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September 9, 2016 / hbrowne4

El Hierro, Islas Canarias by Frank McGuinness

From a prompt: “The sea lapped gently against the shore……..”

The sea lapped gently against the shore. The shore was not impressed. Not on this occasion. Too often, too many times, in too many places had shores been gently caressed. Not here, not now, not in this place. Moonlight had so often glinted on wet stones and soft yielding sands but here there were no lovers, no solitary strollers with open hearts. El Hierro, the iron island, would meet fluid with fluid, red orange-crusted liquid rock with the playful and trusting waves.

This you watch from a distance. Not a great distance – just the off-shore hundred yards that furnishes or furnaces the kind of fear that rises out of the same abyss as the molten rock. Becoming visible only at the meeting place of fury, hissing fire, billowing steam, black acrid smoke. The observer knows a dreadful mirrored place in the heart, just at the surface of dread, terror and other unrecognisable emotions. Deeper than this, deeper than the place where this turbulent dragon rises up and becomes appallingly visible – nobody has ever been. Nobody has seen the abyss of the heart, or the earth, and survived.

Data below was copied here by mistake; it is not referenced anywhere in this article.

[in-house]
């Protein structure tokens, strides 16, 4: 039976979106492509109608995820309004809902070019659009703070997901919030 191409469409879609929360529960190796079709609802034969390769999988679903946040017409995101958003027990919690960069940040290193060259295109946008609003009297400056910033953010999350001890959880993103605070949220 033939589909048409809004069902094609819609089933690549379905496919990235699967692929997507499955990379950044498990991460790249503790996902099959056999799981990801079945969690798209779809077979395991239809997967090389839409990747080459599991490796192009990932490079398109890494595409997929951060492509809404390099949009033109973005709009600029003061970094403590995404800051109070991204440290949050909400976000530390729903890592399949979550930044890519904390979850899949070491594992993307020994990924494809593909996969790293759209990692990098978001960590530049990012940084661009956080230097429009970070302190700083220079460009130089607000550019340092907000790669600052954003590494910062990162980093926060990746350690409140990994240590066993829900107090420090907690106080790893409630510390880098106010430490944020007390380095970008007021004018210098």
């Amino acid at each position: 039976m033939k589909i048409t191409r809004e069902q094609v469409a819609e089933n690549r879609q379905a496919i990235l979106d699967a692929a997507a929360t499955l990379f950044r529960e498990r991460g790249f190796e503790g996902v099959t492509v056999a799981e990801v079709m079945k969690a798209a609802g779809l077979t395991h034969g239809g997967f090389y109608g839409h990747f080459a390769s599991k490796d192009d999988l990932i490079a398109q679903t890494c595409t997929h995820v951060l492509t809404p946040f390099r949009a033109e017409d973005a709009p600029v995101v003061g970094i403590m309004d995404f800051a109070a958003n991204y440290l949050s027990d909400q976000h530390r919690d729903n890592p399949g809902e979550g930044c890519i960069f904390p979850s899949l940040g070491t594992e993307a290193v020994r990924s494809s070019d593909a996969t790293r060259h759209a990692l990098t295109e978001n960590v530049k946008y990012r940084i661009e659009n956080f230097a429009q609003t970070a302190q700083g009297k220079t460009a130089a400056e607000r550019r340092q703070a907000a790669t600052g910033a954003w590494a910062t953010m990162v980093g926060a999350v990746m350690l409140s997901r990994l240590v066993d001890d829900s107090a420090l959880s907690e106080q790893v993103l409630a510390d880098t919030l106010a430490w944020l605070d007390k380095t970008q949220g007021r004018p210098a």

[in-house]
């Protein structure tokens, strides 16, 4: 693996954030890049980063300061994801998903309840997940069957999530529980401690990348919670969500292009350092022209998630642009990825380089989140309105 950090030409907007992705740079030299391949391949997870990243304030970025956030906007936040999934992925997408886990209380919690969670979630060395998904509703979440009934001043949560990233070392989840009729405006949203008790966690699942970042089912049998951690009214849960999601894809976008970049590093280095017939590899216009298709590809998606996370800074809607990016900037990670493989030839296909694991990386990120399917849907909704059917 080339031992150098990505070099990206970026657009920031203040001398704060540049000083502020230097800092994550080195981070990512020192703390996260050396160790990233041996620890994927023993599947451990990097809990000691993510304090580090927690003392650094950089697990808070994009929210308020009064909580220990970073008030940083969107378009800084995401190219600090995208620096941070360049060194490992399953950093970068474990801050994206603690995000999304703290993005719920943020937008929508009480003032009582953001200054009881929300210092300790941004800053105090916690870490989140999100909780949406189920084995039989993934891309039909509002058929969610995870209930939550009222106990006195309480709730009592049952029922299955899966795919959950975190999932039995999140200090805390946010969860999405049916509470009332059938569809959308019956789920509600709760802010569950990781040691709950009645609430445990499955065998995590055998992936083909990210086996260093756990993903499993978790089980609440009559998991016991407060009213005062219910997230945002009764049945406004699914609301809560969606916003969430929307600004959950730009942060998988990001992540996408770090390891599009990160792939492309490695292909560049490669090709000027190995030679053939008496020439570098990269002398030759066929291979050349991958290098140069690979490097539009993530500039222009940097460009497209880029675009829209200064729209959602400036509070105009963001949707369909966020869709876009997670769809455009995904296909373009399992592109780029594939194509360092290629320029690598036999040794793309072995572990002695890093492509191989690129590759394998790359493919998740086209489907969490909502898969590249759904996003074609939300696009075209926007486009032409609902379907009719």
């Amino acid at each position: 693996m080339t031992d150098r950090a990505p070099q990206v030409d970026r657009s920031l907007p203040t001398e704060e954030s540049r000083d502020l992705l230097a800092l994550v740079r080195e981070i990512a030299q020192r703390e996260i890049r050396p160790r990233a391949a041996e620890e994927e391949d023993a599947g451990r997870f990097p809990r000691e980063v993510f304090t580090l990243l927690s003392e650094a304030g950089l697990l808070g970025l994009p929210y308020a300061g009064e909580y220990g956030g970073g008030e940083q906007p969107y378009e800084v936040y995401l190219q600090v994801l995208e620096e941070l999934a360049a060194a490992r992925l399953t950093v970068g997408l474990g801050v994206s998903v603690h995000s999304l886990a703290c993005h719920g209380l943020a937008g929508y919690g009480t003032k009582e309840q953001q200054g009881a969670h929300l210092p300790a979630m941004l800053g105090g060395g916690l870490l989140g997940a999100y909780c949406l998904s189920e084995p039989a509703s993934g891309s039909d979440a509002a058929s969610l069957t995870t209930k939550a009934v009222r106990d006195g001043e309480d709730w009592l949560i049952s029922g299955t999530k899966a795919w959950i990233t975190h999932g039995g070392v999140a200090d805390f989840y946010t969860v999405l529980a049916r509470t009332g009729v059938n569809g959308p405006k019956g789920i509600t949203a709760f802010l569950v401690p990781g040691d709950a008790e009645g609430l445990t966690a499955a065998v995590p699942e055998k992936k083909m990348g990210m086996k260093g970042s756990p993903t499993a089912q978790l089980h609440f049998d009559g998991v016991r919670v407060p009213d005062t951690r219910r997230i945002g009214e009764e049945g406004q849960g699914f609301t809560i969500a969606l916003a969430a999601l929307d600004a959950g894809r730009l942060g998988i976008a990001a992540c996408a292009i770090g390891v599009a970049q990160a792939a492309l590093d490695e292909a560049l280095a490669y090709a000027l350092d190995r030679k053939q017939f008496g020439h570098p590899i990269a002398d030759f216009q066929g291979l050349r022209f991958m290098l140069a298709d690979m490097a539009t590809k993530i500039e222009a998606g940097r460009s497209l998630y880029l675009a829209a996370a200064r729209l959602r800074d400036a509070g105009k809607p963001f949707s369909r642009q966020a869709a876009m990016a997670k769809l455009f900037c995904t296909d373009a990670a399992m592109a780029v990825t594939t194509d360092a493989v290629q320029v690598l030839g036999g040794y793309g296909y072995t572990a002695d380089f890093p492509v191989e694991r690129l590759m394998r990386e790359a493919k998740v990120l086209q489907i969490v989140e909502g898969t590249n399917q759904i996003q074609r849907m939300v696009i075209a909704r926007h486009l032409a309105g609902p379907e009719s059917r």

Next time you walk barefoot in the moonlight, do not take for granted the relative stability of sand, the solidity of stones under your feet. Do not take for granted the familiarity of the heart, the commons of emotion, the “knowledge” of the self that you think you have. The philosopher who said “Man, know thyself” did not say this to satisfy a mind which already “knows” that it knows itself. The dragon of the heart slumbering in an unfathomable cavern awaits a stirring that might or will come in a distant future. That distant future could be now, as it is for El Hierro. There is a now for all distant futures. And perhaps all distant futures are here now? Make no mistake – if they are, you will know it.

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